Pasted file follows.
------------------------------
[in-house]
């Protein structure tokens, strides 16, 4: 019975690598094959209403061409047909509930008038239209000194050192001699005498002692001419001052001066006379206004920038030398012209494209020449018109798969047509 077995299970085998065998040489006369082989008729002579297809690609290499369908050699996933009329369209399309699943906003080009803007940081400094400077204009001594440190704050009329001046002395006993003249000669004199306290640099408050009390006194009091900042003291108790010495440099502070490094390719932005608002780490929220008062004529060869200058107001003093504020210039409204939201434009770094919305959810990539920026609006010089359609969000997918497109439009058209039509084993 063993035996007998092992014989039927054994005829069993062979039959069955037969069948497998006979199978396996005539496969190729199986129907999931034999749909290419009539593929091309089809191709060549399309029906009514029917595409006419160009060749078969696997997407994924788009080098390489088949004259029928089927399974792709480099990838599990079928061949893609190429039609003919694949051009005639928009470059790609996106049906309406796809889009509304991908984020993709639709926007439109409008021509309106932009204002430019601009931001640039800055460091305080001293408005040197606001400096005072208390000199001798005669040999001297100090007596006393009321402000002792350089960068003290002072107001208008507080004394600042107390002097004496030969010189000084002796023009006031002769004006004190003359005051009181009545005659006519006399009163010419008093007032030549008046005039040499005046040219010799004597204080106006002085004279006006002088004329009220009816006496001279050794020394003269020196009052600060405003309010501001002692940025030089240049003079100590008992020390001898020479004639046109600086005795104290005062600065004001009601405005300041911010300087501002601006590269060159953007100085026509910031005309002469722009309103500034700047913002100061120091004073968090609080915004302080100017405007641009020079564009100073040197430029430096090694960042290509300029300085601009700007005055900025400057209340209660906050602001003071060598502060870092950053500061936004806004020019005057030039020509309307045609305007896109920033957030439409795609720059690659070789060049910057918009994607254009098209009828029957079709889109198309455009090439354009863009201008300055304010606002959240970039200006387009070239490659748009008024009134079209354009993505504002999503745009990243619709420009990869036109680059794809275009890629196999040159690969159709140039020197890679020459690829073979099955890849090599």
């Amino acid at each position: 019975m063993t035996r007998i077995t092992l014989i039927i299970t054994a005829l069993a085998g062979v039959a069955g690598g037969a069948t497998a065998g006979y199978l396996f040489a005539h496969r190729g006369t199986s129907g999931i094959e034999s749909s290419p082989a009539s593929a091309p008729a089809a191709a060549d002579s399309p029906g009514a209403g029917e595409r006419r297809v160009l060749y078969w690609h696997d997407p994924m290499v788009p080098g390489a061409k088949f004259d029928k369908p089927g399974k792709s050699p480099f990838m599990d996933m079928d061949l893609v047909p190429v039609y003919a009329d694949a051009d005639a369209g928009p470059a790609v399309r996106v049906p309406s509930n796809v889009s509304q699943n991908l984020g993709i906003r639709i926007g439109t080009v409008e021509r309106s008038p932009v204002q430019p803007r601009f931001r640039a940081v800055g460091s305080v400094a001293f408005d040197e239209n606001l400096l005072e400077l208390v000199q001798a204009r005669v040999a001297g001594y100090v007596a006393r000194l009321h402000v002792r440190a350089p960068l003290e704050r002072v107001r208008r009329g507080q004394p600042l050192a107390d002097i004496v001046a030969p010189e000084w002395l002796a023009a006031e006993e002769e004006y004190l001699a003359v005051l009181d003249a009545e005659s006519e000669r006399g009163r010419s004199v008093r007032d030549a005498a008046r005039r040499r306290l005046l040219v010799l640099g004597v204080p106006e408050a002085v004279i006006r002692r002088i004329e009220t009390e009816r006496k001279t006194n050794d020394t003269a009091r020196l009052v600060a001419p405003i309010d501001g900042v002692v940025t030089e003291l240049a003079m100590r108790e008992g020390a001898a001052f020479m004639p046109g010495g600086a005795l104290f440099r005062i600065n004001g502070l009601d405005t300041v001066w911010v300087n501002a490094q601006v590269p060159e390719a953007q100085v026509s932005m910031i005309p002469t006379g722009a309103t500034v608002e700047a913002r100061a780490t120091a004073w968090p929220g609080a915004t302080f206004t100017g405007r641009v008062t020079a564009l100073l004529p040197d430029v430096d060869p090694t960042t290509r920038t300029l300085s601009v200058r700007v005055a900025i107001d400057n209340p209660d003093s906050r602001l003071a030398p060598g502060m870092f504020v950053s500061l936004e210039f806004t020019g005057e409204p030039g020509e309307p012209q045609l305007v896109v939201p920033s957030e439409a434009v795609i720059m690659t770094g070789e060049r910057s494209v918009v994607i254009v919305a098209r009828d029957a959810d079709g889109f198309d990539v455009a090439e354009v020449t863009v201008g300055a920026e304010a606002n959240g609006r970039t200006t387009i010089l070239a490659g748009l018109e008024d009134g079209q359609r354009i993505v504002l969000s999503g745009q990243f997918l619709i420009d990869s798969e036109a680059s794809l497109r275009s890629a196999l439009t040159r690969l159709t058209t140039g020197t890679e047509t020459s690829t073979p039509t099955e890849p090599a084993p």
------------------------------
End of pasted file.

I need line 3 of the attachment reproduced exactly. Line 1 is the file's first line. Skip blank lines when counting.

């Amino acid at each position: 019975m063993t035996r007998i077995t092992l014989i039927i299970t054994a005829l069993a085998g062979v039959a069955g690598g037969a069948t497998a065998g006979y199978l396996f040489a005539h496969r190729g006369t199986s129907g999931i094959e034999s749909s290419p082989a009539s593929a091309p008729a089809a191709a060549d002579s399309p029906g009514a209403g029917e595409r006419r297809v160009l060749y078969w690609h696997d997407p994924m290499v788009p080098g390489a061409k088949f004259d029928k369908p089927g399974k792709s050699p480099f990838m599990d996933m079928d061949l893609v047909p190429v039609y003919a009329d694949a051009d005639a369209g928009p470059a790609v399309r996106v049906p309406s509930n796809v889009s509304q699943n991908l984020g993709i906003r639709i926007g439109t080009v409008e021509r309106s008038p932009v204002q430019p803007r601009f931001r640039a940081v800055g460091s305080v400094a001293f408005d040197e239209n606001l400096l005072e400077l208390v000199q001798a204009r005669v040999a001297g001594y100090v007596a006393r000194l009321h402000v002792r440190a350089p960068l003290e704050r002072v107001r208008r009329g507080q004394p600042l050192a107390d002097i004496v001046a030969p010189e000084w002395l002796a023009a006031e006993e002769e004006y004190l001699a003359v005051l009181d003249a009545e005659s006519e000669r006399g009163r010419s004199v008093r007032d030549a005498a008046r005039r040499r306290l005046l040219v010799l640099g004597v204080p106006e408050a002085v004279i006006r002692r002088i004329e009220t009390e009816r006496k001279t006194n050794d020394t003269a009091r020196l009052v600060a001419p405003i309010d501001g900042v002692v940025t030089e003291l240049a003079m100590r108790e008992g020390a001898a001052f020479m004639p046109g010495g600086a005795l104290f440099r005062i600065n004001g502070l009601d405005t300041v001066w911010v300087n501002a490094q601006v590269p060159e390719a953007q100085v026509s932005m910031i005309p002469t006379g722009a309103t500034v608002e700047a913002r100061a780490t120091a004073w968090p929220g609080a915004t302080f206004t100017g405007r641009v008062t020079a564009l100073l004529p040197d430029v430096d060869p090694t960042t290509r920038t300029l300085s601009v200058r700007v005055a900025i107001d400057n209340p209660d003093s906050r602001l003071a030398p060598g502060m870092f504020v950053s500061l936004e210039f806004t020019g005057e409204p030039g020509e309307p012209q045609l305007v896109v939201p920033s957030e439409a434009v795609i720059m690659t770094g070789e060049r910057s494209v918009v994607i254009v919305a098209r009828d029957a959810d079709g889109f198309d990539v455009a090439e354009v020449t863009v201008g300055a920026e304010a606002n959240g609006r970039t200006t387009i010089l070239a490659g748009l018109e008024d009134g079209q359609r354009i993505v504002l969000s999503g745009q990243f997918l619709i420009d990869s798969e036109a680059s794809l497109r275009s890629a196999l439009t040159r690969l159709t058209t140039g020197t890679e047509t020459s690829t073979p039509t099955e890849p090599a084993p």